While the East coast has its Hen and its Sphinx, the West coast has its “Bonhomme” (Gentleman) rock formation at the far end of the Roche Percée beach in Bourail. People from Bourail, like all Caledonians, are hoping that sea will continue to spare their legendary “Bonhomme” for many years to come.
This huge monolith of hard quartz rock, sculpted by the waves, and tilted on its pedestal, is so called because of its resemblance to the head of a man, viewed in profile and topped with a hat.
One must hope that this truly “national” symbol will not suffer the same sad fate as its neighbour, La Roche Percée (The Pierced Rock), so called because of a hole at the bottom of the cliff facing the “Bonhomme”. In August 2006, the hole partially caved in, and then a second landslide in March 2007 completely destroyed it.
Legendary placeVoir plus
The Roche Percée tunnel gives access to Turtle Bay
Despite all, in the eyes of the tourists, the name of La Roche Percée maintains all its relevance because a tunnel connecting it to Turtle Bay still exists and remains accessible. For the tribal populations of the region, the Orôê and the Neku, this place retains a very special cultural resonance. It is here that the dead join the “kingdom” of the dead, after being delivered to the entrance of an underground cavern. A guardian greets them and checks whether their earlobes have been pierced. Local legend has it that all access to the resting-place of the dead is from the sea. Still today, some of the senior residents (a very sensitive term in New Caledonia) claim they can hear the sound of the dead throwing themselves into the waves to reach the “paradise” of the dead.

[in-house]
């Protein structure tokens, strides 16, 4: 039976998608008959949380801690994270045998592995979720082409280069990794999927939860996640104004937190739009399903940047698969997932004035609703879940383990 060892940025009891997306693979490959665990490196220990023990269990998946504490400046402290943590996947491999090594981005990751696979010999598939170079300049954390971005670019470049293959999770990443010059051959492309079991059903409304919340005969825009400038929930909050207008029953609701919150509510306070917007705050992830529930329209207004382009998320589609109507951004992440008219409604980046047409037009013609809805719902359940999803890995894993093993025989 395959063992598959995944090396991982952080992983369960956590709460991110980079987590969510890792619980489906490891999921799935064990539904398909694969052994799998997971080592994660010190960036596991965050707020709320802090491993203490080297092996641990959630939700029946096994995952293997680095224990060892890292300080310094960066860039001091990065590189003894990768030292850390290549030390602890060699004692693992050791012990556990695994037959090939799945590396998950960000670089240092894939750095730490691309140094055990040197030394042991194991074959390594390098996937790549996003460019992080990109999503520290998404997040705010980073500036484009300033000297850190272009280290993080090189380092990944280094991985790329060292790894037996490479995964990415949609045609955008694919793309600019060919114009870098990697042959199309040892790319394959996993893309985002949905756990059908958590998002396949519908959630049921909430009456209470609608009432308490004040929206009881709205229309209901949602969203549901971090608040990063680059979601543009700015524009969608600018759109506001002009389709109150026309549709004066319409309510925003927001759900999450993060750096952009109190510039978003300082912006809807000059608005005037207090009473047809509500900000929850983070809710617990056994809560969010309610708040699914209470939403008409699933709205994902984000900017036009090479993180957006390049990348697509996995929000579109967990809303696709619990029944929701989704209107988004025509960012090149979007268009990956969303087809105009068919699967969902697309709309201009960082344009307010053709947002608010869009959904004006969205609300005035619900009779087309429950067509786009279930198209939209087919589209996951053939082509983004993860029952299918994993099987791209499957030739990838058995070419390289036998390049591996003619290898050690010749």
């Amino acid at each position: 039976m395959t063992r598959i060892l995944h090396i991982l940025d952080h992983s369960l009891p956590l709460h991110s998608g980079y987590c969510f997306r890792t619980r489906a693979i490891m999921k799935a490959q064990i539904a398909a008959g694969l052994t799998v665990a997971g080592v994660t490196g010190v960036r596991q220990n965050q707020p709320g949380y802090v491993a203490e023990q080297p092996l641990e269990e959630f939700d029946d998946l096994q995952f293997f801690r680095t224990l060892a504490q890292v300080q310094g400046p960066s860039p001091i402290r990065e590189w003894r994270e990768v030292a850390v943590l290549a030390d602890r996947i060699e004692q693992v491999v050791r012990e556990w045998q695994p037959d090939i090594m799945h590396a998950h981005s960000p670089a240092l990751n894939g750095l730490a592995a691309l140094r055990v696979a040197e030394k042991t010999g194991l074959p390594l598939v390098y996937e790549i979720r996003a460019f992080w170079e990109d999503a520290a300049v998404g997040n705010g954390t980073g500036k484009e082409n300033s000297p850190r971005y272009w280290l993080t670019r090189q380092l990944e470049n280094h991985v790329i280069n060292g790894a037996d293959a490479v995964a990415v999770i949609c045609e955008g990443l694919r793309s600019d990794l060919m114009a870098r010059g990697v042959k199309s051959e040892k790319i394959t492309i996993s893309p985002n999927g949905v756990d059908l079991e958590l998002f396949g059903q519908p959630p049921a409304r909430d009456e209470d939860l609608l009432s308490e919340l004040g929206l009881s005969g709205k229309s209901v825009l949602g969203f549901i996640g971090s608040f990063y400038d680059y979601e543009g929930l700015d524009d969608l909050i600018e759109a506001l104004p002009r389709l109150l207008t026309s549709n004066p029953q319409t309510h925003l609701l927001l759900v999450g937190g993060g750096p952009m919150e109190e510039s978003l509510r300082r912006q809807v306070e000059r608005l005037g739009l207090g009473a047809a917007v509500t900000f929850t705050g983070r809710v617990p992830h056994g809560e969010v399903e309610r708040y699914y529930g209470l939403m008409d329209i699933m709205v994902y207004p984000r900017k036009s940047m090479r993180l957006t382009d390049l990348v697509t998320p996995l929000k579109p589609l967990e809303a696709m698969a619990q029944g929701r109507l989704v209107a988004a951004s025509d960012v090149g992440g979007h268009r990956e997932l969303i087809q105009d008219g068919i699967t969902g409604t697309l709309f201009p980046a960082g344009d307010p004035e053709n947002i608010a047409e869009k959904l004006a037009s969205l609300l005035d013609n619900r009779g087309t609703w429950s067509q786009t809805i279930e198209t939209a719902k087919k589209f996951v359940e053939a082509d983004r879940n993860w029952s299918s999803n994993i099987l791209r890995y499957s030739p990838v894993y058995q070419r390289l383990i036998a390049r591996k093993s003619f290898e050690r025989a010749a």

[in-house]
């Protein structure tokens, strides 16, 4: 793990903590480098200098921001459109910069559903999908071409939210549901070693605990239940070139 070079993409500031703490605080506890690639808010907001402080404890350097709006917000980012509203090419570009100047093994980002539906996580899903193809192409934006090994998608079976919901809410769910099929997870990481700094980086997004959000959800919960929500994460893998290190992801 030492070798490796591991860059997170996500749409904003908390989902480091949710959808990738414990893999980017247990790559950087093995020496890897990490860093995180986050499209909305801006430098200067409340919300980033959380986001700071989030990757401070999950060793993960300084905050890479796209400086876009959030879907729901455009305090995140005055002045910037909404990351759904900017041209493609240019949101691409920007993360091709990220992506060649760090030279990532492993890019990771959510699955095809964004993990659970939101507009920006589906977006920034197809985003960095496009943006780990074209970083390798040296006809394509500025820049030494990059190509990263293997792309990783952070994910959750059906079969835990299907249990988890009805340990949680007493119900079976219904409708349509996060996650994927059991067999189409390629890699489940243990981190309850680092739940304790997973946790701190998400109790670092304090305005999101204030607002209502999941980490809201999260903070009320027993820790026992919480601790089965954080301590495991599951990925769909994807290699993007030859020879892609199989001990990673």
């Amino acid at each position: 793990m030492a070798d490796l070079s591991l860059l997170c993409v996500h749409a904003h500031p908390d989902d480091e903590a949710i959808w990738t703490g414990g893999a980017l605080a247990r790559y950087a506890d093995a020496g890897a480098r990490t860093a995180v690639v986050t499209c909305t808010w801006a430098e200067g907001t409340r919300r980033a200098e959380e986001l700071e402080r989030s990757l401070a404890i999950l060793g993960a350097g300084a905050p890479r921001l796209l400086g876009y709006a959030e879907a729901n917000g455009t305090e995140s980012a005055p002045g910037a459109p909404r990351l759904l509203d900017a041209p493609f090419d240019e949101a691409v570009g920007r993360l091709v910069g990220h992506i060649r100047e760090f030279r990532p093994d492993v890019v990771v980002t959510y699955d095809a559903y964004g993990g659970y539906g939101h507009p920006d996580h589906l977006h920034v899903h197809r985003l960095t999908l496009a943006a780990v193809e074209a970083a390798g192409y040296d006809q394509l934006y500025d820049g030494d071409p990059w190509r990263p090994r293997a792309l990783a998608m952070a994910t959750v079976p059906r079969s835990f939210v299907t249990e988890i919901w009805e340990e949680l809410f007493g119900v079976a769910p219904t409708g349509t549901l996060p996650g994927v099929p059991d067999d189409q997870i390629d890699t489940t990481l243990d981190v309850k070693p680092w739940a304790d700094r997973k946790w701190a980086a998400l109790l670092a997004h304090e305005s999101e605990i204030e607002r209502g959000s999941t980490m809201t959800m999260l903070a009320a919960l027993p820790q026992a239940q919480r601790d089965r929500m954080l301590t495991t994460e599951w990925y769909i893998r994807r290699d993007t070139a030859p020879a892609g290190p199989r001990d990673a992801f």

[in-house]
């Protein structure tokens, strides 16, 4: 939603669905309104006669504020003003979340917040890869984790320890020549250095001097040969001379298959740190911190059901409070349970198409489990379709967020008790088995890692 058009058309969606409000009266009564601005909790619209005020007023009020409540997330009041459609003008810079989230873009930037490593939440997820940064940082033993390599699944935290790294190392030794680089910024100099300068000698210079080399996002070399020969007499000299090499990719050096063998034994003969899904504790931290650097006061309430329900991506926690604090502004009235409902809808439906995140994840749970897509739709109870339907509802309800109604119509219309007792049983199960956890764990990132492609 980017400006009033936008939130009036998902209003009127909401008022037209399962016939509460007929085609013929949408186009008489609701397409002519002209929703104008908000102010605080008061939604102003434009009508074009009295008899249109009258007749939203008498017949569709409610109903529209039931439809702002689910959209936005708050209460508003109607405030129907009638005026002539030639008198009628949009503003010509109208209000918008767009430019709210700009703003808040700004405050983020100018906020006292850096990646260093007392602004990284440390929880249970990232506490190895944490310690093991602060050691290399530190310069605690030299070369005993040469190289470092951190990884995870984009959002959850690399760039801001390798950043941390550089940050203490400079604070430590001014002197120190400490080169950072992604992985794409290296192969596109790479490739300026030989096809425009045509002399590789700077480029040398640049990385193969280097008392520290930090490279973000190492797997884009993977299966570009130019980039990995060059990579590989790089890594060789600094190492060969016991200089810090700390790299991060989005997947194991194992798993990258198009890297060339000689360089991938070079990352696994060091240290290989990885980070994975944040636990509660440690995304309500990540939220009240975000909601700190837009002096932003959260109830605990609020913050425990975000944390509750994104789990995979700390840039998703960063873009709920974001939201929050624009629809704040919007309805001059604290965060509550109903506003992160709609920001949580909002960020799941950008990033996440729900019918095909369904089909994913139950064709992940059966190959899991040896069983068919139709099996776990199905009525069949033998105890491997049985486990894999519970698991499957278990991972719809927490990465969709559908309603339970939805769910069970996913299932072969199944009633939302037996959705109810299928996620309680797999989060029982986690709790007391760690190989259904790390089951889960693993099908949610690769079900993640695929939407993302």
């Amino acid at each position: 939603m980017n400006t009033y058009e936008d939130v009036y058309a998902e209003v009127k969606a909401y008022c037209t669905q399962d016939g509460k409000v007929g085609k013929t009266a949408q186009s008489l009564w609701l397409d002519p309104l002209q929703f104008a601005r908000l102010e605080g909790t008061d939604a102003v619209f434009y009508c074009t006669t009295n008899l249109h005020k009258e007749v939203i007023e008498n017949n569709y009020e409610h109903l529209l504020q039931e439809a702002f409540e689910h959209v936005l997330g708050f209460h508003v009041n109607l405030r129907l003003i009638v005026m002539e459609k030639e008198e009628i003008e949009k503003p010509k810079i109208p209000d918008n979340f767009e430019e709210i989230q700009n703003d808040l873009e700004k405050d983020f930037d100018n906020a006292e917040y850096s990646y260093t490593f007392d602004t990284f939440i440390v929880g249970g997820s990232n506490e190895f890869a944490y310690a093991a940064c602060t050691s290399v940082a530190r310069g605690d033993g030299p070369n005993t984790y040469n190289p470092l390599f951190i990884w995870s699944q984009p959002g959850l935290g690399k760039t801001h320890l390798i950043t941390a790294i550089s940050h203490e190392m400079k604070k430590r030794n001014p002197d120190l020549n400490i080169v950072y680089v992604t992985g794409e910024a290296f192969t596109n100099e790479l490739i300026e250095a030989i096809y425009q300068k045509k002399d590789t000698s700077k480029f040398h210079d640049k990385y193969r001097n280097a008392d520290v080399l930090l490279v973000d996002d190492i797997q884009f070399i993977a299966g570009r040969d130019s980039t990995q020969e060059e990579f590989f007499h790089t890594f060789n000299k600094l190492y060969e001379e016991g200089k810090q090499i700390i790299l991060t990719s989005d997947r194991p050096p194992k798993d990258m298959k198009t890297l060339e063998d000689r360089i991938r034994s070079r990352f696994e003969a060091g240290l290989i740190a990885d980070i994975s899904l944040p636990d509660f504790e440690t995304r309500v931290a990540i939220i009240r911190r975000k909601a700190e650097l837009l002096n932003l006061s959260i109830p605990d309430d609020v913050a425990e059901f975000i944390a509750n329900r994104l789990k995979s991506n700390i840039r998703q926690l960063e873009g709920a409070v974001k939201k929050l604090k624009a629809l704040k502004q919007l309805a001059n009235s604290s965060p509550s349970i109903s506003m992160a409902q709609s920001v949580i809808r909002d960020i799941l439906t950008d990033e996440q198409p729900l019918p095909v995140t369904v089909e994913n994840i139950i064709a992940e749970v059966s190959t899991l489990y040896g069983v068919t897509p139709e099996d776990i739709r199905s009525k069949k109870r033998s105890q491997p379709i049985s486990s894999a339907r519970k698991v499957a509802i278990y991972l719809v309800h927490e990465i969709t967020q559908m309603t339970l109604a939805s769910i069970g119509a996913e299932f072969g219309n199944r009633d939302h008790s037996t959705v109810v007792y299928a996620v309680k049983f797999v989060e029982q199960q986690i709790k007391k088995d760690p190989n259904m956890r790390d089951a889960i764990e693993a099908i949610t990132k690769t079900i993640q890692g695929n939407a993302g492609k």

The only surfers’ beach in New Caledonia!
As to the beach adjoining the Bonhomme, it is also well-known in New Caledonia, as it is the only surfing location in the region. In winter, the waves coming in from the Antarctic can rise here to a height of 2.5 metres! All the surfers in the region then gather at the Roche Percée beach. This beach, like its twin in Turtle Bay, is also an important big-headed turtle breeding ground.
At the Nera Estuary...
At the eastern end of the site, the Nera River Estuary, with its magnificent delta, appearing like a manta ray when viewed from the air, extends from the village to the beach. On the promontory, also known as La Roche”, there is the short Cycas Forest trail that meanders through a magnificent dry forest which is also home to a dense and shady mangrove tree. Botanical signposting enables the visitor to identify the various species of vegetation there…